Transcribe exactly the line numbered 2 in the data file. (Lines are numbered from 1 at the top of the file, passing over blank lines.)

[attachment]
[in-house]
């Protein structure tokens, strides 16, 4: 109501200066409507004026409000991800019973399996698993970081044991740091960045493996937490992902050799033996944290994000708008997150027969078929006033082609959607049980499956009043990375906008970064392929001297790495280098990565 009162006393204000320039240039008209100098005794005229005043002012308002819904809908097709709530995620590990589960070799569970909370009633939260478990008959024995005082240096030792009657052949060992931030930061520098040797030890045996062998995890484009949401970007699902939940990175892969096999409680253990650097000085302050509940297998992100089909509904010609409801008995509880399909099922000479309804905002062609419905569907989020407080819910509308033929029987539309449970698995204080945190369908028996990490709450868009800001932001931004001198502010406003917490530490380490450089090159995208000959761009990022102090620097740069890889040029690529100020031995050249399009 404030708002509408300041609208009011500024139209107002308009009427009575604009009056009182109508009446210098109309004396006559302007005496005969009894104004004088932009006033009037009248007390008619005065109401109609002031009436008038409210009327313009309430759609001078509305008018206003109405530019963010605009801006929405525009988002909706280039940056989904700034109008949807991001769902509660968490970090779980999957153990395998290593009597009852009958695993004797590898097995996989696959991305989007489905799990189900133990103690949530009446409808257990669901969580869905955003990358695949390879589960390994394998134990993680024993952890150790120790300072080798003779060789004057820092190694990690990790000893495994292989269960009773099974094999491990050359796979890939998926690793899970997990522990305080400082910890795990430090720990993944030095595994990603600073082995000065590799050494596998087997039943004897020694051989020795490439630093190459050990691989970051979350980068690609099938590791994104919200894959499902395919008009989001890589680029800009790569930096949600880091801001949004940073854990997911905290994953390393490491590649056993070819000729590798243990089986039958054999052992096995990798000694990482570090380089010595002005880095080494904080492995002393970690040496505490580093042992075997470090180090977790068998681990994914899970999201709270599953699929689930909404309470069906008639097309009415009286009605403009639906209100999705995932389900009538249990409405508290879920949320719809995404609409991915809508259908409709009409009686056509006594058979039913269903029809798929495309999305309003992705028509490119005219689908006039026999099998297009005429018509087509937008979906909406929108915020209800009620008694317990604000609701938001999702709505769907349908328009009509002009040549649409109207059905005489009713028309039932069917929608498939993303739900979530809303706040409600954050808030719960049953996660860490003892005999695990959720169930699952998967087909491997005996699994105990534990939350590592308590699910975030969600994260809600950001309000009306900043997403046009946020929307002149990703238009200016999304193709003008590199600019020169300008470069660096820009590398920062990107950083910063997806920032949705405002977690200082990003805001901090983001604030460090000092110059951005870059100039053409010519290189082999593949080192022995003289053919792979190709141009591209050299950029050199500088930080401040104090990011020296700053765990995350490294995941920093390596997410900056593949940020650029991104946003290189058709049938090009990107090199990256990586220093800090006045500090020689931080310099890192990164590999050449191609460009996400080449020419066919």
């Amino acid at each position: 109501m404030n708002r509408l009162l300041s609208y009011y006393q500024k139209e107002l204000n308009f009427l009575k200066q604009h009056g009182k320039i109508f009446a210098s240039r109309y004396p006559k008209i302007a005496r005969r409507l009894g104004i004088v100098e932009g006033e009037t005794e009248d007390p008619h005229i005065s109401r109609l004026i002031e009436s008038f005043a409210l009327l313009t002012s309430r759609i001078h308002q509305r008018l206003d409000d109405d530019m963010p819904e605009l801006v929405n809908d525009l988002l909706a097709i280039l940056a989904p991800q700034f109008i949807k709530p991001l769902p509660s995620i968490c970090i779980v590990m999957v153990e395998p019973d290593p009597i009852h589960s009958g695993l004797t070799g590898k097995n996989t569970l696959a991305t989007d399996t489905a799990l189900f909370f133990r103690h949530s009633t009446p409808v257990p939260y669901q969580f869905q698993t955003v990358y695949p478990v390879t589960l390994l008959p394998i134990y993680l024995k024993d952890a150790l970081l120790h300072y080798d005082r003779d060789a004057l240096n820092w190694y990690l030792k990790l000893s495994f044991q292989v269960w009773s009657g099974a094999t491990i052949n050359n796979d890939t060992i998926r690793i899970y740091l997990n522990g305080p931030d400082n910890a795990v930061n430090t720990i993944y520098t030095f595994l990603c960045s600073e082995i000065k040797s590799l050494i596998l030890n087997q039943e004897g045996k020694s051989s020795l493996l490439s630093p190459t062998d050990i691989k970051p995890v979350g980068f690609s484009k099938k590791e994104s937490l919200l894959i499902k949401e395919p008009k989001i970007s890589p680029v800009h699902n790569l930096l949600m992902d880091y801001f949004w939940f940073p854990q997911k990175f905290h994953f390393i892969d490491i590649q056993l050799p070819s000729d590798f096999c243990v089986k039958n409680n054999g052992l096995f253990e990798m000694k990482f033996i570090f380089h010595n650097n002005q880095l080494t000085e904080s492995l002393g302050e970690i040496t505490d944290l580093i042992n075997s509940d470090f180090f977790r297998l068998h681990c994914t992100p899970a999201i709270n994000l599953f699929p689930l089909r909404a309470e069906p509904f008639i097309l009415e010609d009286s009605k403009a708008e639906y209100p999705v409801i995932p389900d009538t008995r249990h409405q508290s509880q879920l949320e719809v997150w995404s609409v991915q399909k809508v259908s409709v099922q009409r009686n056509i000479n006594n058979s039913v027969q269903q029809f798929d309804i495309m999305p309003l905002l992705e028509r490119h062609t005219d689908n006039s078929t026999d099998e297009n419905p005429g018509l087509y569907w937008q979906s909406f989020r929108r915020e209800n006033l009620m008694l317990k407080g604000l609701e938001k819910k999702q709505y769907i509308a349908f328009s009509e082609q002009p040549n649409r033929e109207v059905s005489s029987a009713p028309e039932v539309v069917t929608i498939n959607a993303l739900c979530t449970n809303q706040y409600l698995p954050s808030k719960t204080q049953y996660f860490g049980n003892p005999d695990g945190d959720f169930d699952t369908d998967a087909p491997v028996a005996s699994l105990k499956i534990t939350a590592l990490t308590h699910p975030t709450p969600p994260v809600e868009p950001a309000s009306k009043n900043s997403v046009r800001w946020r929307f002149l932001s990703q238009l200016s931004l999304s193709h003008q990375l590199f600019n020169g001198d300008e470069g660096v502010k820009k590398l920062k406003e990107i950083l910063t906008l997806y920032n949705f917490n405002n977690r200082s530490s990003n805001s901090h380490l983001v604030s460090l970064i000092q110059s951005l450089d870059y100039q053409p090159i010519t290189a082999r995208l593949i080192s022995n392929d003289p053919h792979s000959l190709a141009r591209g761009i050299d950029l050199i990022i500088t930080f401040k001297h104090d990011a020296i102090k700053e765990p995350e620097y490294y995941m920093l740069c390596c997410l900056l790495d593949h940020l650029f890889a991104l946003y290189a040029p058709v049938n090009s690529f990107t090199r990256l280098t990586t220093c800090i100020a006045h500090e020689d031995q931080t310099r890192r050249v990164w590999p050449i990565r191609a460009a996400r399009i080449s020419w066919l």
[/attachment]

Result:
């Protein structure tokens, strides 16, 4: 109501200066409507004026409000991800019973399996698993970081044991740091960045493996937490992902050799033996944290994000708008997150027969078929006033082609959607049980499956009043990375906008970064392929001297790495280098990565 009162006393204000320039240039008209100098005794005229005043002012308002819904809908097709709530995620590990589960070799569970909370009633939260478990008959024995005082240096030792009657052949060992931030930061520098040797030890045996062998995890484009949401970007699902939940990175892969096999409680253990650097000085302050509940297998992100089909509904010609409801008995509880399909099922000479309804905002062609419905569907989020407080819910509308033929029987539309449970698995204080945190369908028996990490709450868009800001932001931004001198502010406003917490530490380490450089090159995208000959761009990022102090620097740069890889040029690529100020031995050249399009 404030708002509408300041609208009011500024139209107002308009009427009575604009009056009182109508009446210098109309004396006559302007005496005969009894104004004088932009006033009037009248007390008619005065109401109609002031009436008038409210009327313009309430759609001078509305008018206003109405530019963010605009801006929405525009988002909706280039940056989904700034109008949807991001769902509660968490970090779980999957153990395998290593009597009852009958695993004797590898097995996989696959991305989007489905799990189900133990103690949530009446409808257990669901969580869905955003990358695949390879589960390994394998134990993680024993952890150790120790300072080798003779060789004057820092190694990690990790000893495994292989269960009773099974094999491990050359796979890939998926690793899970997990522990305080400082910890795990430090720990993944030095595994990603600073082995000065590799050494596998087997039943004897020694051989020795490439630093190459050990691989970051979350980068690609099938590791994104919200894959499902395919008009989001890589680029800009790569930096949600880091801001949004940073854990997911905290994953390393490491590649056993070819000729590798243990089986039958054999052992096995990798000694990482570090380089010595002005880095080494904080492995002393970690040496505490580093042992075997470090180090977790068998681990994914899970999201709270599953699929689930909404309470069906008639097309009415009286009605403009639906209100999705995932389900009538249990409405508290879920949320719809995404609409991915809508259908409709009409009686056509006594058979039913269903029809798929495309999305309003992705028509490119005219689908006039026999099998297009005429018509087509937008979906909406929108915020209800009620008694317990604000609701938001999702709505769907349908328009009509002009040549649409109207059905005489009713028309039932069917929608498939993303739900979530809303706040409600954050808030719960049953996660860490003892005999695990959720169930699952998967087909491997005996699994105990534990939350590592308590699910975030969600994260809600950001309000009306900043997403046009946020929307002149990703238009200016999304193709003008590199600019020169300008470069660096820009590398920062990107950083910063997806920032949705405002977690200082990003805001901090983001604030460090000092110059951005870059100039053409010519290189082999593949080192022995003289053919792979190709141009591209050299950029050199500088930080401040104090990011020296700053765990995350490294995941920093390596997410900056593949940020650029991104946003290189058709049938090009990107090199990256990586220093800090006045500090020689931080310099890192990164590999050449191609460009996400080449020419066919």